The DEPUTY SPEAKER ( Hon. DGH Adams ): Order! Is the honourable member going to name further refugees or people—

Mr RANDALL: No, these are people who have returned to Sri Lanka. They have been contacted and this is the response. This gentleman spoke to his sister, who stated that 'he arrived at his home and was living without any problems for his safety.' These are real examples of people who have been either deported or voluntarily returned to Sri Lanka.

Another gentleman said he was a crew member, and therefore he did not get any payment like others, and he said he was living normally. Where is the persecution, the lock-ups and the beatings that are claimed? Another gentleman, Pakeewaran Sanmkan, was contacted and said that he was interrogated on arrival but was released, he is living at his home safely, he bought a motorcycle with the money he received and he is living happily. So much for being returned and being treated so badly.

Further, when I travelled to the north, I made it my point to go and visit the aid agencies like IOM and the UNHCR. From the aid agencies, I met with Mr K Vedharaniyam, the Coordinator North of the International Organisation for Migration, Kilinochchi office and Antoine Waldburger, Humanitarian Affairs Officer, UN Office of the Coordination of Humanitarian Affairs, and I said to them that there were these allegations that people are being beaten and tortured when they returned to Sri Lanka. They said, 'What rot! We are given the job of resettling them on behalf of the Australian government. We do it because they've sold everything to get to Australia, and we resettle them because they have nothing.' They just said it was a fallacious argument, and this one of the top migration resettlement agencies. So I go down the road and I speak to UNHCR. I spoke to Yoko Matsumoto, the associate field officer, and Viktoriya Talishkhanova, from the UNHCR office in Kilinochchi, as well. They said the same thing to me—no issues with people returning; they just help resettle them.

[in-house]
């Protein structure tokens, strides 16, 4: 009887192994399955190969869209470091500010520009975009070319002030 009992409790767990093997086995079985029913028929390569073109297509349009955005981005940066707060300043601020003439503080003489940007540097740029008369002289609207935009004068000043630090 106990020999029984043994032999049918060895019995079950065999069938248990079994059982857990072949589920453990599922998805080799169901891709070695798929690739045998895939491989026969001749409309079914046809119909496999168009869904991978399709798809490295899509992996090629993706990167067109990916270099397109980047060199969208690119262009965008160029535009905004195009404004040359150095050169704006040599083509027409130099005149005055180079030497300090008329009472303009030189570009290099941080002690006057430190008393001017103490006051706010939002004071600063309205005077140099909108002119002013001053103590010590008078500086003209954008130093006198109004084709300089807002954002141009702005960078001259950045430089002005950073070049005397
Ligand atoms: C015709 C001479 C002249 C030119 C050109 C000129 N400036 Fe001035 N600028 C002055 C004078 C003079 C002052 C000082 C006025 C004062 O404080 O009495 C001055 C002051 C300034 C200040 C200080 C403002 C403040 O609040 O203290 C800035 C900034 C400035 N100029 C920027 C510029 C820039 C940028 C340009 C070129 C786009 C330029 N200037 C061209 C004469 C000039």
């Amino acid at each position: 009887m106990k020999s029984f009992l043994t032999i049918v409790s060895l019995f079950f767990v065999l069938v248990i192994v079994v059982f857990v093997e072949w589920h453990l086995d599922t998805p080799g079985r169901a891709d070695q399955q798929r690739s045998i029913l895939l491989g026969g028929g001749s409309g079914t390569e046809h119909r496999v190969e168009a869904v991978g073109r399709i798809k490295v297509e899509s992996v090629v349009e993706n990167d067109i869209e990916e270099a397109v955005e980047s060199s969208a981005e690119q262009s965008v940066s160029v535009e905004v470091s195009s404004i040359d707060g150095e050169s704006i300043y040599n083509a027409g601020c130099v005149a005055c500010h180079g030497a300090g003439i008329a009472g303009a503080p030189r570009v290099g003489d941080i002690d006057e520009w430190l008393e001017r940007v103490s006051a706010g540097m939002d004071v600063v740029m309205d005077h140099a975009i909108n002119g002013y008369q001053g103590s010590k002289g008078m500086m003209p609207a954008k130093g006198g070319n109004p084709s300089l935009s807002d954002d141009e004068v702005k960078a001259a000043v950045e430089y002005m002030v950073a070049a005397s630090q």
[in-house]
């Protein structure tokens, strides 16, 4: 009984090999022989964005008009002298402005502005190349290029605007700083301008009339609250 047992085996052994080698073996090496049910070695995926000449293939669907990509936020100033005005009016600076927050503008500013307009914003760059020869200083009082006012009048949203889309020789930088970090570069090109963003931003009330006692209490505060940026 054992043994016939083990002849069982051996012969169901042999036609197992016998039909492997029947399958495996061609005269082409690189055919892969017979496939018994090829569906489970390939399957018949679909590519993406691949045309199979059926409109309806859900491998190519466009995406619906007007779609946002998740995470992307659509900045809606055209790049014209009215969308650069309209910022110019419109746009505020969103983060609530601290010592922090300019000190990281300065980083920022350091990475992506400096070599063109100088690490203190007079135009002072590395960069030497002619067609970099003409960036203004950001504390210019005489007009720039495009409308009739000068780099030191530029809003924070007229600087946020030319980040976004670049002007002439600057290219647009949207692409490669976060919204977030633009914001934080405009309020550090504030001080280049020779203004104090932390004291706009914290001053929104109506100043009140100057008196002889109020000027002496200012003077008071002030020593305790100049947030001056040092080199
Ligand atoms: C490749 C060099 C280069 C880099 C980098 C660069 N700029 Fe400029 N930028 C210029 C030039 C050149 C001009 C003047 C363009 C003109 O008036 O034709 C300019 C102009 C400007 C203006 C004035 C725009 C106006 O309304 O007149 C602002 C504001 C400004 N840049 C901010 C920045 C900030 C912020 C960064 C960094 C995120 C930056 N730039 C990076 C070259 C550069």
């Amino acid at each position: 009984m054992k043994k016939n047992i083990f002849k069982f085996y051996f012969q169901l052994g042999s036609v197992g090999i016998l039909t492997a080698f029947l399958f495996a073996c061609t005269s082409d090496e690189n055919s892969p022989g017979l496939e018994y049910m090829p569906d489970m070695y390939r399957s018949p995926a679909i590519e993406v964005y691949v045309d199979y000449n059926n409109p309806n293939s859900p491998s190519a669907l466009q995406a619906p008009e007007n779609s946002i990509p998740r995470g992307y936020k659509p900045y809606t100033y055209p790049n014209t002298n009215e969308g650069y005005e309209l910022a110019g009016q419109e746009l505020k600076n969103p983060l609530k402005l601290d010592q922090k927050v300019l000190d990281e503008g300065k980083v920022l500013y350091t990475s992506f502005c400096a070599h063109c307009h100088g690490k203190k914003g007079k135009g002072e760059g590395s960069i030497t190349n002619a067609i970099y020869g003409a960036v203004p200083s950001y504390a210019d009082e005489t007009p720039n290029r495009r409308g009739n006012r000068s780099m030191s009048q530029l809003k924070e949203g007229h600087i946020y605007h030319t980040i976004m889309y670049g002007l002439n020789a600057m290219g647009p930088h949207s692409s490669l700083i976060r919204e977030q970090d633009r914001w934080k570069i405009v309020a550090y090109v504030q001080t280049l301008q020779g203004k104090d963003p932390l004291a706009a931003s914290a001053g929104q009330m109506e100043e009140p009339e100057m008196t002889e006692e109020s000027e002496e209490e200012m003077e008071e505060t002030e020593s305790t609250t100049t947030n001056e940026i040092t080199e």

When I was in Trincomalee—and after having been on the boats that I just showed you—I had been lucky enough the night before to meet some people that had been returned. Thirty-six people had been returned from a boat that had tried to get to Australia. This gentleman here is a Tamil gentleman who luckily enough spoke perfect English, so he interpreted for me, so nobody can say it was misinterpretation. Here, for the member for Chifley's case, is a Sinhalese fisherman with his wife and a five-week-old baby that they were trying to take on that boat and that could have perished at sea. When I asked the Sinhalese fisherman—not a Tamil fisherman—why he was trying to get to Australia, he said it was because they got paid more money. I went through the whole group of people that I have here—I was able to speak to all of them. Not one of them said that they were coming to Australia for any other reason than that could get more money. In other words, they are economic refugees. I asked each one of them whether they had any issues with being returned in terms of escaping or coming to Australia due to human rights. Not one of them said so, but they did say that should they get to Australia they might have to talk to some of their advisers about applying for visas, which is code for, 'We'll have to find an issue for claiming a human rights visa or refugee status.'

Just to demonstrate the hypocrisy of this, in the Australian recently we had the case of the first Tamil asylum seeker deported from Australia since the end of Sri Lanka's civil war, when Dayan Anthony was released. Mr Anthony had claimed that he had been kidnapped and tortured in 2009 and that he had been seized and thrown into the back of one of Sri Lanka's notorious white vans used in many cases of disappearance. He also claimed he had suffered back pain as a result of beatings sustained in Sri Lankan custody and had even given evidence at a hearing by the UN special rapporteur on torture last year. But yesterday, at home from the Sri Lankan people when he returned, he withdrew all his claims of torture and mistreatment, saying he had lied on the advice of a Malaysian Tamil people-smuggling agent in order to secure a refugee visa.

So that is what is going on. Genuine refugees, yes—for genuine humanitarian entrants. But those coming from Sri Lanka are economic refugees claiming to be humanitarian refugees. They are opportunists trying to get into Australia's soft welfare system.